Clifford repeats the dose when they counter at pace and suddenly, McKaigue shows the first signs of frustration. He dances on the grass and throws his arms out wide
Having taken McKaigue right across Joe McQuillan’s path, you’d wonder is he that smart to have planned it, Clifford wins his first free of the day moments later. The big screen zones in on Chrissy and you can’t help but notice that he is blowing hard. Who wouldn’t be?
Same thing again, Clifford is moving, McKaigue is marking, it seems a harsh call when Joe McQuillan whips out a yellow card, 26 minutes are gone, and flashes it in the Derry man’s face. He is bulling and it’s easy to see why.
A visibly tiring Derry begin to crumble as Kerry go ahead. Clifford with another score
— The Sunday Game (@TheSundayGame) July 16, 2023
Clifford is Kerry’s captain by name and nature.
Jason Foley gets a telling off for not making the run that he should have made just before half-time. For the past half an hour, Kerry’s number 14 has been telling his team-mates to pass the ball here, stay running with the ball there.
The second half is alive and not long after Paudie Clifford has undercooked a pass into his brother, Diarmuid O’Connor kicks one ten yards over his head. David doesn’t even give the second one the respect of turning to see where it went, he’s the cross one now.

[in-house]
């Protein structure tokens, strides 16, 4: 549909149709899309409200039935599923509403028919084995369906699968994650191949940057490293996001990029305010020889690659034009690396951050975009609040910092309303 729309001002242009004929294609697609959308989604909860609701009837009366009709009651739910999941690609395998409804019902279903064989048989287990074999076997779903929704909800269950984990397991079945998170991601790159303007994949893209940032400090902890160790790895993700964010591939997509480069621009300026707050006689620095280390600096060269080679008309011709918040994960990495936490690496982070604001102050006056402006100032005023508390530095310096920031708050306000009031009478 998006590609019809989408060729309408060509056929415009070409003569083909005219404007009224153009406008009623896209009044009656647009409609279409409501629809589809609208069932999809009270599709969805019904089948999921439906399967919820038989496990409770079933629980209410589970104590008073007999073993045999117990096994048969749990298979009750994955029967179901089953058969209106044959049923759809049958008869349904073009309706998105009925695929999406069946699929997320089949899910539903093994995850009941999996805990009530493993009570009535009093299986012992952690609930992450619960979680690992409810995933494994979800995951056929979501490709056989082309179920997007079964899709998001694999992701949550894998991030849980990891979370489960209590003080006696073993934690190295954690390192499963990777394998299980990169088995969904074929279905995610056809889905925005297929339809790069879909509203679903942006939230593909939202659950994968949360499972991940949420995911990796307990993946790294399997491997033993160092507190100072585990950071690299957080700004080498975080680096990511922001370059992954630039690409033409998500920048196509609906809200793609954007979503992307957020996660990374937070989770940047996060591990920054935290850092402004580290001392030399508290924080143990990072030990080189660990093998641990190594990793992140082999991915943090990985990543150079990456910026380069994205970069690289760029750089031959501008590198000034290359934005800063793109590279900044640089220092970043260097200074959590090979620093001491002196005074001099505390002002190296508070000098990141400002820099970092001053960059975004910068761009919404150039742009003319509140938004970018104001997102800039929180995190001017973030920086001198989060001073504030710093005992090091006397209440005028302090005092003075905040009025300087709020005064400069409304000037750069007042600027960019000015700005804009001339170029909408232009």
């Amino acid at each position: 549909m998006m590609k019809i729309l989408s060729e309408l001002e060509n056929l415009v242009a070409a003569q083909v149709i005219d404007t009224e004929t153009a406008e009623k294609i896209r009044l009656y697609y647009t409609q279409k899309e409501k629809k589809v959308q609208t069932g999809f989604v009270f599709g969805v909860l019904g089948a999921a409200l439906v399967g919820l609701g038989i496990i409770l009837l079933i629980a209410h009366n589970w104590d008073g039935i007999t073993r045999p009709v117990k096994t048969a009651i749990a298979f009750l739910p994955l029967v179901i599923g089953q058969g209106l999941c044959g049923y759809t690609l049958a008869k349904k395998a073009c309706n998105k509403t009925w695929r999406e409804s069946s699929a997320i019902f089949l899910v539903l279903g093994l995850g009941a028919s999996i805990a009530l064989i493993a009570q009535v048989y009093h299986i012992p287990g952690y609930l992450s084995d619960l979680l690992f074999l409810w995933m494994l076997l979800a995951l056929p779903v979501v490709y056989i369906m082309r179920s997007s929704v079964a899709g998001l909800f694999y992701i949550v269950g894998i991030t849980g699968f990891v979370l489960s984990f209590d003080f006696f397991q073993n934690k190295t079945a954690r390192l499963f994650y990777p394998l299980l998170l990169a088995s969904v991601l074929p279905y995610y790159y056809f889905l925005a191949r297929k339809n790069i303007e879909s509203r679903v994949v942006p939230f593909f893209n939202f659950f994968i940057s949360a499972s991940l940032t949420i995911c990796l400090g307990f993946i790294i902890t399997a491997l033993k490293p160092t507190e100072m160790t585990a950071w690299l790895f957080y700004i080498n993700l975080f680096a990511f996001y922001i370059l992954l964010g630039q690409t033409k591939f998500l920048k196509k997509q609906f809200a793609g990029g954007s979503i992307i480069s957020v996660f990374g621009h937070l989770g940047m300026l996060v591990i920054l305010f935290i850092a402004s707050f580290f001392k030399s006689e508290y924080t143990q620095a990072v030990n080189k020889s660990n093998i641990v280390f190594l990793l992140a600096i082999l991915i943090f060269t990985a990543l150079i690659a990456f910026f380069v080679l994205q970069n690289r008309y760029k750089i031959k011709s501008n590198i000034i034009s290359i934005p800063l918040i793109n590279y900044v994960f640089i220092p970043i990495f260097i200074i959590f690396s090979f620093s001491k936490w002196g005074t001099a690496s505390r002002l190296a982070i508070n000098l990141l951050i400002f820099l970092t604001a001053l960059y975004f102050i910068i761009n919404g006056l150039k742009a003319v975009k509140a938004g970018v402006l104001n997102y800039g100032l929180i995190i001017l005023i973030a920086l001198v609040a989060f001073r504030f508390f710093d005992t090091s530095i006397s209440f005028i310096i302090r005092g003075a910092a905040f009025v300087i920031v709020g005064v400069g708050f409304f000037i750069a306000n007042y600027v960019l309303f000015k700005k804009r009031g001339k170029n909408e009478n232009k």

He’s telling them in no uncertain terms that they need to lift it.
Clifford forces it and kicks a wide off the right, just a minute before he looks at Joe McQuillan. McQuillan is having none of it, not this time, and when the referee turns his back, McKaigue gives Clifford the hardest push he’s given him all day.
Is the tide turning? It certainly looked like it before Clifford turned it right back. Chrissy couldn’t have done anymore – nobody could have, as Ciaran Meenagh explained afterwards.
“I thought pound-for pound, Chrissy gave some account of himself today,” said the Derry manager. I thought it was an incredible battle. It wasn’t like we dropped three or four players to double or triple mark him.